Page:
If certain trends in my business continue, you will eventually find that you
will have the best of all these features in one store, including the lowest
prices. It's what customers want, and they will have it, or the stragglers
will be spanked. Winn Dixie's being punished right now for not updating
their stores. Here (Rochester NY), we have a chain called Wegman's, which
does a great job of driving its competitors up the wall. Roughly every 6
weeks, the local newspaper does a sample shopping trip at all available
stores (Wegman's, Tops, Aldi, Wal Mart, K-Mart and one or two others).
Wegman's always turns out to be the cheapest. Meanwhile, they have the best
selection, best specialty departments, cleanest stores with excellent
traffic flow, best produce, best seafood, best service. How they do it is
beyond the scope of this discussion, but it's enough to say that if you
mention them to anyone in the grocery industry, anywhere in the country, the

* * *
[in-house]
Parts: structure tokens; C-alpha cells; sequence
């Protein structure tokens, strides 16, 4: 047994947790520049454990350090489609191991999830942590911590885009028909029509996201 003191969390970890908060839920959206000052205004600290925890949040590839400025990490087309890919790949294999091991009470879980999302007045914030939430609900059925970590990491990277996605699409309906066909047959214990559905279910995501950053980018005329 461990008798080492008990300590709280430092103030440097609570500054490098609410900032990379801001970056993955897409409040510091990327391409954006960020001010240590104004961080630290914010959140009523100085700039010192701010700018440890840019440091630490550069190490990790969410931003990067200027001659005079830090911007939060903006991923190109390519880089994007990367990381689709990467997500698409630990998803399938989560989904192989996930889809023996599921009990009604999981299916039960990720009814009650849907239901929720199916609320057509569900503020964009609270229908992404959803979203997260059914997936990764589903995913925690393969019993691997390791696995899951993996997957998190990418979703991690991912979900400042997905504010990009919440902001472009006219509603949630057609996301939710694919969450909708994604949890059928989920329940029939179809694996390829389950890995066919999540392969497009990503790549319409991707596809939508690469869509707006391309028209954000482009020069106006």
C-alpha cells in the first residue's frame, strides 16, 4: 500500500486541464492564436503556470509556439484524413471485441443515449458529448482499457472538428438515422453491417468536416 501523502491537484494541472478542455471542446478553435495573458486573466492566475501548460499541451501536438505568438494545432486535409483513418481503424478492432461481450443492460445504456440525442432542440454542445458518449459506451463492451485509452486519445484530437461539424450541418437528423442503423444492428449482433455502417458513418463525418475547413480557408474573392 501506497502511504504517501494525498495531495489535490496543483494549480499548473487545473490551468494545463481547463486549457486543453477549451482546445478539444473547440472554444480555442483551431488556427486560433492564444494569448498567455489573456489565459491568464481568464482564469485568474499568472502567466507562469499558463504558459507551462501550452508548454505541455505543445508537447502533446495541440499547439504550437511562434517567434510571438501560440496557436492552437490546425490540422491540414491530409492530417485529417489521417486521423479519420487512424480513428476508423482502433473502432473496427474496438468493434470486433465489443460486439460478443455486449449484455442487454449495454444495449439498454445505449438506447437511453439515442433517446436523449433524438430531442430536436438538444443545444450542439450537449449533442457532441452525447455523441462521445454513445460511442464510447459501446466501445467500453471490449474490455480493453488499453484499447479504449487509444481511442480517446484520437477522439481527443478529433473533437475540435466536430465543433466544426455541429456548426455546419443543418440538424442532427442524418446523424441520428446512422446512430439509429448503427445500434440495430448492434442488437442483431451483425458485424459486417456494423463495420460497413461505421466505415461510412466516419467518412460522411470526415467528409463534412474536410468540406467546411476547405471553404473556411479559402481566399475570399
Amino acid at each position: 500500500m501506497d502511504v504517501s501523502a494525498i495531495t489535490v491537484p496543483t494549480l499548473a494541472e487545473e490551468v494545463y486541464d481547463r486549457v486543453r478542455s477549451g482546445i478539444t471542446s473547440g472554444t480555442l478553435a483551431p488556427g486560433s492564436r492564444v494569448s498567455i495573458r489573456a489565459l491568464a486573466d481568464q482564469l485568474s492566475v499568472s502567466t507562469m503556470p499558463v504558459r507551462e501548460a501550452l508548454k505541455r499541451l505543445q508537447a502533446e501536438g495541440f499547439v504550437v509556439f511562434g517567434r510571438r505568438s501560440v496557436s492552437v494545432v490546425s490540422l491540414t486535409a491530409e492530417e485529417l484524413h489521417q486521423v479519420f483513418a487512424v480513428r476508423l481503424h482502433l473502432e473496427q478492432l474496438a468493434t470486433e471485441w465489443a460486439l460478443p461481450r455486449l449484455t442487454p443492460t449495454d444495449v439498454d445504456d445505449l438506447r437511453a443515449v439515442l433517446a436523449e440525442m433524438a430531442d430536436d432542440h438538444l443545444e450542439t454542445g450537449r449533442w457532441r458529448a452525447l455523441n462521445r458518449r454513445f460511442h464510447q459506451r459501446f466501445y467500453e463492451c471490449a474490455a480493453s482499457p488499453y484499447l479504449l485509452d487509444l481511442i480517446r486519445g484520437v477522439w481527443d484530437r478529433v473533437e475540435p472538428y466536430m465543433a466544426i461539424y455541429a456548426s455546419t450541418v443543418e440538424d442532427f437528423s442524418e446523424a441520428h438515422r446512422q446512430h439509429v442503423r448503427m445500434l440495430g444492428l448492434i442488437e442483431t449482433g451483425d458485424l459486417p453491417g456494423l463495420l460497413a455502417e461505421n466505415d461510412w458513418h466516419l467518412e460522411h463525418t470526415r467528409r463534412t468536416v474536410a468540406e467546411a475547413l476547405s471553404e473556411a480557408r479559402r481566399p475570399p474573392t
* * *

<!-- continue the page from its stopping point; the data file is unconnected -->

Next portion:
reaction is usually "Yeah....I wish we could do that".
Well, that's no surprise. It's random. I don't expect to run into someone
with a doctorate in botany at a big-box store, or even at most garden
centers. But, it *would* be nice to find someone who loves plants. These
stores could do that, if they wanted to, and it would NOT be so difficult.
They might have to go looking for talent, but they could also be more aware
of when talent is staring them in the face.
Example (but an unusual one): Here, we have a home improvement chain called
Chase Pitkin. I was at one of their stores back in May, looking through
their outdoor plant selection. They keep most of it under a tent. The lady
running the area was all over the teenage help like cats on mice, making
sure they were doing exactly what she wanted done to the plants. "The tag
says "shade" - put it with the OTHER shade plants! In two hours, everything
on that side of the tent's gonna be roasted." With the rest of her brain,
she was dispensing good advice to three customers. Every plant on display
looked as if it had been readied for a photo shoot in a horticultural